Connecticut was a manufacturing state, which became a finance hub, which is now bleeding both manufacturing and finance, as bankers have moved to New York or shut down their operations in the wake of the Great Recession. The fastest-growing job opportunities are mostly for low-wage workers in health care, leisure, and retail, whose income and sales taxes cannot fund the state’s expensive promises to teachers and pensioners. Connecticut is losing rich companies (and their tax revenues) while it’s adding low-wage workers, like personal-care aides and retail salespeople. Yet it remains a high-tax state. That’s a recipe for a budget crisis.

    Connecticut has the 8th Highest Housing Wage of $24.72/hr that is required to afford a two bedroom rental home in Bridgeport. One of the highest gas taxes, cigarette taxes, electric rates and property taxes in the country.

    State Rep. Steve Stafstrom, this is what most of us Connecticut doomsayers see, but I appreciate your blind optimism.

  • Frank Gyure

    Steve Stafsrom, i respect your thought but I am shocked and dismayed at the financial/fiscal mess that is called The Budget of The State of Connecticut. Beyond that,there really is no plan whatsoever for Connecticut going forward. It’s the same old thing that we have seen since the early 1960′s. Suburbs versus the urban area and the suburbs have the votes in The State Legislature and we have had a string do-nothing Governors and State Legislatures. The only governor that we have had that forced the State Legislature to make definitive decisions was Lowell Weicker. Every Governor and every State Legislature has just been happy to kick the can down the road. State Government in Connecticut is weak and ineffectual. That is the problem.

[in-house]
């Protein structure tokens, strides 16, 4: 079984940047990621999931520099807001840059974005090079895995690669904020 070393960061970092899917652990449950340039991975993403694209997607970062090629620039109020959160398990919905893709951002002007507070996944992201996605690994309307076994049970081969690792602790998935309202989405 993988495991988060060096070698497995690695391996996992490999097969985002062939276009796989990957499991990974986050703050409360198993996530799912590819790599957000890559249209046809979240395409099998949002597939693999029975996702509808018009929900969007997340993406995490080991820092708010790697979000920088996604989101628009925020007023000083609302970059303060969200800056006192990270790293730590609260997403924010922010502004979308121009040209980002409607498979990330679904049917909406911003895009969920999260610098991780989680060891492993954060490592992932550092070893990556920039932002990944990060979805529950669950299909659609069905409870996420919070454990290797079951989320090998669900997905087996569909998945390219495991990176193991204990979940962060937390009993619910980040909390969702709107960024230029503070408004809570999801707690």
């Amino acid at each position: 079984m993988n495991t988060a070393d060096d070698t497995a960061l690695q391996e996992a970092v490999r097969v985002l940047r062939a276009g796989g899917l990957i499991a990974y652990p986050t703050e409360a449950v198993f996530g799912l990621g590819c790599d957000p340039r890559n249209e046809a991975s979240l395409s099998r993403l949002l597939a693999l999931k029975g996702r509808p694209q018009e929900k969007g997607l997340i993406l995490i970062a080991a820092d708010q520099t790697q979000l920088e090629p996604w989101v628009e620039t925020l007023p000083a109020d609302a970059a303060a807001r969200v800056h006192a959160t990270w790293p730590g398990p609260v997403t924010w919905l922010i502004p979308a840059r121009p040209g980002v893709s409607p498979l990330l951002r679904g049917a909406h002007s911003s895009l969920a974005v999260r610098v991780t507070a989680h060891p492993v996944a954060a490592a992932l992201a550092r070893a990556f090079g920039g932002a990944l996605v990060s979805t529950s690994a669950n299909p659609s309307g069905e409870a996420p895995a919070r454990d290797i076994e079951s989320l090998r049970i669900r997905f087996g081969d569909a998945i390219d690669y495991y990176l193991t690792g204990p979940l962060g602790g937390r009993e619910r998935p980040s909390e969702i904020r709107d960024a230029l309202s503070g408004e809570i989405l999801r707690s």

• Donald Day

    Frank, Forbes would disagree with your observations about governor Lowell Wieker.

    Twenty-five years ago, amid economic turmoil and a looming budget crisis that put legislators at each other’s throats, the then-governor of Connecticut made a fateful decision. Unsure of the best way to dig Connecticut out of its financial hole, Governor Lowell Weicker implemented an income tax.

    The Nutmeg State would certainly come to rue that day.

    Of course, Governor Weicker did not anticipate that the adoption of an income tax would send the state into a tailspin. In fact, as he announced his plans on May 15, 1991, he said, “I feel great.” In 2015, however, Connecticut taxpayers are feeling less than great. Despite Governor Weicker’s promises – that the income-tax revenue would be spent responsibly, that the additional dollars would correct Connecticut’s financial course – the new tax only led to further disarray and decline.